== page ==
By Kelli B. Grant
Senior consumer reporter and “Deal of Day” columnist Kelli B. Grant navigates the New York International Auto Show in search of the best, worst and coolest from automakers’ new lineups. Join her as she roams the exhibit floor before the show’s public opening on Friday, with dispatches here and on Twitter @kellibgrant
Drivers in the market for a new car may want to start factoring smartphone data into their “cost to own” calculations.
A number of manufacturers are offering new dashboard interfaces that sync with your smartphone for functions like making calls and streaming Internet.
Lexus has a different take. Its new Enform system, available in all it’s 2013 models, uses seven apps that live on your phone and sync with the dashboard display via Bluetooth.
(The older Enform let drivers download destinations and directions from their computer to the car, and is still a feature of the new system.)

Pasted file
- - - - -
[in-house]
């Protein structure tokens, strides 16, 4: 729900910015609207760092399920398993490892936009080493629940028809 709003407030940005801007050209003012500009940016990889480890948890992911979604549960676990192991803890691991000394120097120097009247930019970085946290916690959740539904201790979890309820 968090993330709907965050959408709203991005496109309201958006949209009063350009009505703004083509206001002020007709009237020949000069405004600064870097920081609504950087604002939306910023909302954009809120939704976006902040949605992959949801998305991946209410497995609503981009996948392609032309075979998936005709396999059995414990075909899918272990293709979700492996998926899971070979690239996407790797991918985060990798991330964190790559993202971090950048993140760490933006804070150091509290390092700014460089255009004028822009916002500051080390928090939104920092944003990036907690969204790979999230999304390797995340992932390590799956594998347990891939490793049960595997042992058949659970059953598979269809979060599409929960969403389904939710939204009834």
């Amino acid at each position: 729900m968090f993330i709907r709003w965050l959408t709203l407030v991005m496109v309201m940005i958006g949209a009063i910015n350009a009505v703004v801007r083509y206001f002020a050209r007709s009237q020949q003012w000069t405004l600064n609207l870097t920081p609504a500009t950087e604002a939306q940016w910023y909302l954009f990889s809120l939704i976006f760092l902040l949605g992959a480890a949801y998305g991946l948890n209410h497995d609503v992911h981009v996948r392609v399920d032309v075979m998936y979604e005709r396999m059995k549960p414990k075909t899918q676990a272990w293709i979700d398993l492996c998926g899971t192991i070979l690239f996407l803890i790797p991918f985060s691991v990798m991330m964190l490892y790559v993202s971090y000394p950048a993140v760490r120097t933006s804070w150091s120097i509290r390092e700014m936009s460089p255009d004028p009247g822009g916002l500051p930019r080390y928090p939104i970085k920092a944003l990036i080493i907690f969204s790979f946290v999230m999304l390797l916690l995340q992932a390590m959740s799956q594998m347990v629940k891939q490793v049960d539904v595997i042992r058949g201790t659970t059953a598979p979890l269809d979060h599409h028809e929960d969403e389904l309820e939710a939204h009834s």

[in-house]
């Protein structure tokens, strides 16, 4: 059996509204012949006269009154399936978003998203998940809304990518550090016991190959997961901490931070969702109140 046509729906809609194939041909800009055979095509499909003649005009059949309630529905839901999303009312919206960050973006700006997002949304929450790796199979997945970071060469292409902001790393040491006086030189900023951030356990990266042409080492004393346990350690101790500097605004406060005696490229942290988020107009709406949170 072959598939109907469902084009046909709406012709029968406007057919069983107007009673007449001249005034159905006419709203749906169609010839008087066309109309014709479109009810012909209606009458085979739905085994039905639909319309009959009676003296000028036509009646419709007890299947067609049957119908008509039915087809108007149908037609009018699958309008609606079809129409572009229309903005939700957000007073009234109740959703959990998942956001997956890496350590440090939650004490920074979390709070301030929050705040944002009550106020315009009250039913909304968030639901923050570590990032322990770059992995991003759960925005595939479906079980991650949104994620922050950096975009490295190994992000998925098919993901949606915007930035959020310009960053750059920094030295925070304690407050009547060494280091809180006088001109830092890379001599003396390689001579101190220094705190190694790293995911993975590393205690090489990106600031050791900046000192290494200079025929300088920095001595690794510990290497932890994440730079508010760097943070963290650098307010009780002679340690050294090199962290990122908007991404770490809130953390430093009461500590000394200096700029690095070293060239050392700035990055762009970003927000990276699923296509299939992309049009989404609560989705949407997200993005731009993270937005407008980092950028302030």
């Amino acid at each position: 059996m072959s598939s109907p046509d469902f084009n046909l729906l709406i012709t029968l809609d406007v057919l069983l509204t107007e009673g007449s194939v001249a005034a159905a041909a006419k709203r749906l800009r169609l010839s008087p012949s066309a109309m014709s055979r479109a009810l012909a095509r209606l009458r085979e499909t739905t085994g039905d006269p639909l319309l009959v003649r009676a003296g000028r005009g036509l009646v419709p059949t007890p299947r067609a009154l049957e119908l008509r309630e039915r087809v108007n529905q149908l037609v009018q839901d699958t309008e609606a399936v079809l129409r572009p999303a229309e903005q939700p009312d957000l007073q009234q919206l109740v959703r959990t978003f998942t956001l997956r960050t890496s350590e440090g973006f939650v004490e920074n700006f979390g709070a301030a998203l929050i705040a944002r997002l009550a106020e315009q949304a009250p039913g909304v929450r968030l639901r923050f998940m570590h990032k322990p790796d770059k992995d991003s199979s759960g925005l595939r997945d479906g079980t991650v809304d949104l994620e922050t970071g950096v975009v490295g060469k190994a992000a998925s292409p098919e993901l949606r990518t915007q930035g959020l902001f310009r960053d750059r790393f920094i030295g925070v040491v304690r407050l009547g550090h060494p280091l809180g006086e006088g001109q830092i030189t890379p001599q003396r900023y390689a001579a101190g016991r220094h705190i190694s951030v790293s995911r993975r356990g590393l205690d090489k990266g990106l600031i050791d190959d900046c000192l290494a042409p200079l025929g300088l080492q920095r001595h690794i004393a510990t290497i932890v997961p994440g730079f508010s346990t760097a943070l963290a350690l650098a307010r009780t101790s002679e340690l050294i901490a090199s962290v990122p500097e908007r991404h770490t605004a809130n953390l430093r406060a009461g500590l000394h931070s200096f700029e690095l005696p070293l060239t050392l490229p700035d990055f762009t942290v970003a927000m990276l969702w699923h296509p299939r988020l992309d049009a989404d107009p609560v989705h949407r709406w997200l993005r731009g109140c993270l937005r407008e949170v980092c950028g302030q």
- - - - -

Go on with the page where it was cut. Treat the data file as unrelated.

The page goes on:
The apps include Bing! Search, Pandora Radio, and Movietickets.com. There’s Facebook Places, too, but a spokesman says drivers are limited to “checking in” to share their location. And to limit driver distraction, the system locks you out of functions that require more than a touch or two, he says. Drivers can use voice commands, too. (There’s still debate over whether any automakers’ steps at limiting distraction actually help, says Jesse Toprak, vice president of market intelligence for Truecar.com. As more tech becomes available, he says, it’s up to the driver to exercise restraint and decide how he can safely engage while driving.)
Unlike other automakers’ smart dashboards, the phone-based apps are easily updated, says a spokesman. But that connectivity also means that drivers who forget to charge their phone, or just plain forget it, must forgo their Internet radio and web searches for the duration of that ride.
Drivers with an unlimited data plan have little to worry about, but those for whom every megabyte counts may want to sync with care. A Lexus spokesman says the apps aren’t data intensive, with the exception of Internet radio. “Listening for a while, you can go through a bit,” he says.